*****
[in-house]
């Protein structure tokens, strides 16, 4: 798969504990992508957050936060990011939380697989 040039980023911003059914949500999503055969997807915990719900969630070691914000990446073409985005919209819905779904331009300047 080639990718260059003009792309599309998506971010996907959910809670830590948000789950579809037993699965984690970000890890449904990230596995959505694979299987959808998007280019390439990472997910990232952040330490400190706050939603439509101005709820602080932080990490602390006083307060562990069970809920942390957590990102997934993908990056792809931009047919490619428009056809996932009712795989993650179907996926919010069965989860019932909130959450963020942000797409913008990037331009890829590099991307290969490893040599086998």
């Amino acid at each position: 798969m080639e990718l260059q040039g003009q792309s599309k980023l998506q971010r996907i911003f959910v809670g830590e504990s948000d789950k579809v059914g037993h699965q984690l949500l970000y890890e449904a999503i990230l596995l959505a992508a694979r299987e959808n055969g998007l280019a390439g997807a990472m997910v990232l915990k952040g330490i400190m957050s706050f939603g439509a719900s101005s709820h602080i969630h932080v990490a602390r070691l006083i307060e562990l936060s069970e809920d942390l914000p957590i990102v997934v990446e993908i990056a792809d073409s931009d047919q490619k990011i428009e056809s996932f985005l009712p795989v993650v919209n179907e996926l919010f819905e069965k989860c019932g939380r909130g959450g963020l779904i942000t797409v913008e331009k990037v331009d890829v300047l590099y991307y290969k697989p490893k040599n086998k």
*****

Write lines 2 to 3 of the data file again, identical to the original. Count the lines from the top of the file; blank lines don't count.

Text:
């Protein structure tokens, strides 16, 4: 798969504990992508957050936060990011939380697989 040039980023911003059914949500999503055969997807915990719900969630070691914000990446073409985005919209819905779904331009300047 080639990718260059003009792309599309998506971010996907959910809670830590948000789950579809037993699965984690970000890890449904990230596995959505694979299987959808998007280019390439990472997910990232952040330490400190706050939603439509101005709820602080932080990490602390006083307060562990069970809920942390957590990102997934993908990056792809931009047919490619428009056809996932009712795989993650179907996926919010069965989860019932909130959450963020942000797409913008990037331009890829590099991307290969490893040599086998």
């Amino acid at each position: 798969m080639e990718l260059q040039g003009q792309s599309k980023l998506q971010r996907i911003f959910v809670g830590e504990s948000d789950k579809v059914g037993h699965q984690l949500l970000y890890e449904a999503i990230l596995l959505a992508a694979r299987e959808n055969g998007l280019a390439g997807a990472m997910v990232l915990k952040g330490i400190m957050s706050f939603g439509a719900s101005s709820h602080i969630h932080v990490a602390r070691l006083i307060e562990l936060s069970e809920d942390l914000p957590i990102v997934v990446e993908i990056a792809d073409s931009d047919q490619k990011i428009e056809s996932f985005l009712p795989v993650v919209n179907e996926l919010f819905e069965k989860c019932g939380r909130g959450g963020l779904i942000t797409v913008e331009k990037v331009d890829v300047l590099y991307y290969k697989p490893k040599n086998k």